“We have nothing, if not belief.” said C.S. Lewis. And that much is true– we cannot create brand new technologies if they weren’t imagined in the first place. But as technology integrates almost seamlessly with our lives, as is already evident with social networking, it becomes harder to imagine what else we can rely on technology for, since we already rely on so much.
Can there be a moment in time where technologies aren’t born, but just age?
I imagine a world where technology isn’t looked at under a microscope, because so much of it will be in open source formats, available to everyone to work together to make incredible things to change the world.
And then imagine a world where market research is instantaneous. Advertising is no longer a guessing game– companies deeply know their audience due to social media technology being integrated into almost every aspect of our life.
Companies such as Facebook move to the top of the Fortune 500 because personal information becomes the hottest commodity in the world.
We will communicate digitally almost not differently then how we do in person. Strengthened mobile devices would allow for a deeper conversational experience with our friends and family.
The “DIY” attitude created by social media for musicians will have even more strength, because social media will allow us to strengthen creative communities and will allow different creative minded people to collaborate on bigger projects in real time.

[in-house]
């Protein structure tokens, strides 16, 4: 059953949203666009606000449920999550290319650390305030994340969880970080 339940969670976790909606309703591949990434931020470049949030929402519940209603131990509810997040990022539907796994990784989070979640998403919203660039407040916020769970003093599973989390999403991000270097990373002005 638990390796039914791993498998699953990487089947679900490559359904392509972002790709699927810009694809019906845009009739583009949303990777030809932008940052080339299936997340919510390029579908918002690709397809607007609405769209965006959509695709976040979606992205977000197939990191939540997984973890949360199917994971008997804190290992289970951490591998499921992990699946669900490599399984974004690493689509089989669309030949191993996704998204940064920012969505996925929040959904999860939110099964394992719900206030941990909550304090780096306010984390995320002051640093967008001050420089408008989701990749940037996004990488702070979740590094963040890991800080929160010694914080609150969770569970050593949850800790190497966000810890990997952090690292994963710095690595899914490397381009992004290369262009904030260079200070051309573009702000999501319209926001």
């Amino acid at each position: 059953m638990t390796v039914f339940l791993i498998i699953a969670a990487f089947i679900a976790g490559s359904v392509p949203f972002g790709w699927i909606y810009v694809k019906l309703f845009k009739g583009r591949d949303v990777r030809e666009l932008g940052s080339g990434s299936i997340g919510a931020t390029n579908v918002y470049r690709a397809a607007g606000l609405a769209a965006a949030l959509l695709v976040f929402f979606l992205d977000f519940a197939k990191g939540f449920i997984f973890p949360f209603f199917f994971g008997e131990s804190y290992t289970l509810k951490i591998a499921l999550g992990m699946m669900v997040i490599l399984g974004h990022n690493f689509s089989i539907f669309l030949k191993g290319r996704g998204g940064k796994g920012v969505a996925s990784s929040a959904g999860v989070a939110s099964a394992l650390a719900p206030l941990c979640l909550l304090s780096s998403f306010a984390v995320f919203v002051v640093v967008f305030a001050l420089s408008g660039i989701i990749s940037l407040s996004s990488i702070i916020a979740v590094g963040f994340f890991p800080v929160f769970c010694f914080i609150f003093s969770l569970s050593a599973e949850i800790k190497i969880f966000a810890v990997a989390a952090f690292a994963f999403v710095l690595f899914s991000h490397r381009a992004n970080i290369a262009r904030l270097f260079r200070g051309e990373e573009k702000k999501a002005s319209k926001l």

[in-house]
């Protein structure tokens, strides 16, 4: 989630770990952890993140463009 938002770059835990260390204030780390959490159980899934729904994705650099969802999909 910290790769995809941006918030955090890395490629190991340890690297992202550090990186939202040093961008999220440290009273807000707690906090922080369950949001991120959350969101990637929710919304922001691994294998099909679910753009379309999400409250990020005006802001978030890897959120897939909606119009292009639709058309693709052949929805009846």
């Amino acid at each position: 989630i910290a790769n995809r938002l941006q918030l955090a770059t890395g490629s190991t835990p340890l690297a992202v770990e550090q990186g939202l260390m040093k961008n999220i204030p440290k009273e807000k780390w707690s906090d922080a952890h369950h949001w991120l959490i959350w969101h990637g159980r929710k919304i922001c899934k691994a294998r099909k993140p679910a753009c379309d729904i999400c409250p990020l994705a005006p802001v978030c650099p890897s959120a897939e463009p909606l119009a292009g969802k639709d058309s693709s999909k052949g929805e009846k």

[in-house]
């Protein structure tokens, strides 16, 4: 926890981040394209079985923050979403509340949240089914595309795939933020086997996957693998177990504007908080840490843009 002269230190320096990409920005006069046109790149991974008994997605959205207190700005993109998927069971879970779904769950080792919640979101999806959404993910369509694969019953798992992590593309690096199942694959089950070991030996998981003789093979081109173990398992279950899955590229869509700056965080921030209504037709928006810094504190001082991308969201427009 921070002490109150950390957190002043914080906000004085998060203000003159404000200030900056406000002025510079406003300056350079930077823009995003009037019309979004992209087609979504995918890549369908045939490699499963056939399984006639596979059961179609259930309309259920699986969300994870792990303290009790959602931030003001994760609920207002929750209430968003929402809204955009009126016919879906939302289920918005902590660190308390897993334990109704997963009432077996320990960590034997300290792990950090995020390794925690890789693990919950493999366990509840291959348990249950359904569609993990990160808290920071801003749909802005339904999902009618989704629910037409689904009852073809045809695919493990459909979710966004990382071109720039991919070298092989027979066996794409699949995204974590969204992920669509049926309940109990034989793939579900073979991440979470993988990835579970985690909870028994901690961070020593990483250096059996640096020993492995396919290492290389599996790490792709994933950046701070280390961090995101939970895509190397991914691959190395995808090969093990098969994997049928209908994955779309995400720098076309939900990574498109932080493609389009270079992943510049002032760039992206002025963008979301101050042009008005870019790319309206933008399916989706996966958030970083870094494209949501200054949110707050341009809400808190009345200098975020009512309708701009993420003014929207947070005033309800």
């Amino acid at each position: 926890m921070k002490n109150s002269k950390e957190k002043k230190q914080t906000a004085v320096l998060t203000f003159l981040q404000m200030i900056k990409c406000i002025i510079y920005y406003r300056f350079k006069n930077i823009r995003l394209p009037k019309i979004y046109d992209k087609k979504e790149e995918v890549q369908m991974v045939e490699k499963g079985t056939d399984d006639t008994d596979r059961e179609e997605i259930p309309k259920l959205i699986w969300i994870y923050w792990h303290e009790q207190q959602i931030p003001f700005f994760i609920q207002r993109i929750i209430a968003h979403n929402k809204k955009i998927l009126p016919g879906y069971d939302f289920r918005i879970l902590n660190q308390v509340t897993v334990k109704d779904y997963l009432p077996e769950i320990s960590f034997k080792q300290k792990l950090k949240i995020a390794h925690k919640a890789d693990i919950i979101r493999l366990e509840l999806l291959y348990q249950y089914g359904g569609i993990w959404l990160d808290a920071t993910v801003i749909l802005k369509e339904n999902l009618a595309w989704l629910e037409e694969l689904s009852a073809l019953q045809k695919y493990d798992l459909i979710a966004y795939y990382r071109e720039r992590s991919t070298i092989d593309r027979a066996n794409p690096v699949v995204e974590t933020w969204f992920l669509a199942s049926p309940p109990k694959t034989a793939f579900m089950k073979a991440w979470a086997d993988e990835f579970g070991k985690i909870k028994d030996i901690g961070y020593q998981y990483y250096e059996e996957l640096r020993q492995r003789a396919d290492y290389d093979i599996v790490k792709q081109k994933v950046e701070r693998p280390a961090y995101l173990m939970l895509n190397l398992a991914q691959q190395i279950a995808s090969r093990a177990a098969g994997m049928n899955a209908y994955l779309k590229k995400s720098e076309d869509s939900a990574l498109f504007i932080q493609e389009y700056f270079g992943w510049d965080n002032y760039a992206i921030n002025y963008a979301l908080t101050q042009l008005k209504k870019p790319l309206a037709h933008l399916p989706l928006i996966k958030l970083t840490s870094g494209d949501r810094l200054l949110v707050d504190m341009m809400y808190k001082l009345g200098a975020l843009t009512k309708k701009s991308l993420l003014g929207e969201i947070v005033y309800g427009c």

Musicians will have more and more power to entertain thanks to popular advancements in projection technology, three dimensional environments, and other technological advancements that bring their concerts to life.
It is enjoyable to imagine a world where technology allows us to look at the world with an increased amount of depth and understanding. Where the technologies we invent and utilize on a daily basis become as smart as us.
Or become us.
The current and future state of mobile technology is a great place for us to begin looking at our dependance of technology. As our mobile phones become labeled as “smart” and are valued for their speed and productivity, we begin to be more in tune with our mobile devices and allow their powers to connect us further with social media and various technologies that our laptops and personal computers once had the sole ability to access.
Which makes me think– is “smart phone” even the proper term for what we are using? If we can do everything from purchase stock, play games, and engage in social networking, does that not make phone calls themselves just another app? Just another feature?
Smart phones such as Apple’s iPhones are currently quite physically demanding— their battery life shortens with age quite quickly, and their processors aren’t terribly powerful by today’s personal computer standards.
Anthony Townsend, a research director at the Institute for the Future states, “Companies like Intel have focused on putting more transistors on a chip and making their products more powerful…It takes a while to turn a ship like that around.”
If processors can become even smaller, mobile devices and applications will be even more powerful, and combined with strong broadband connections, and improved wireless features, these devices can be embedded into clothing, other devices, even ourselves.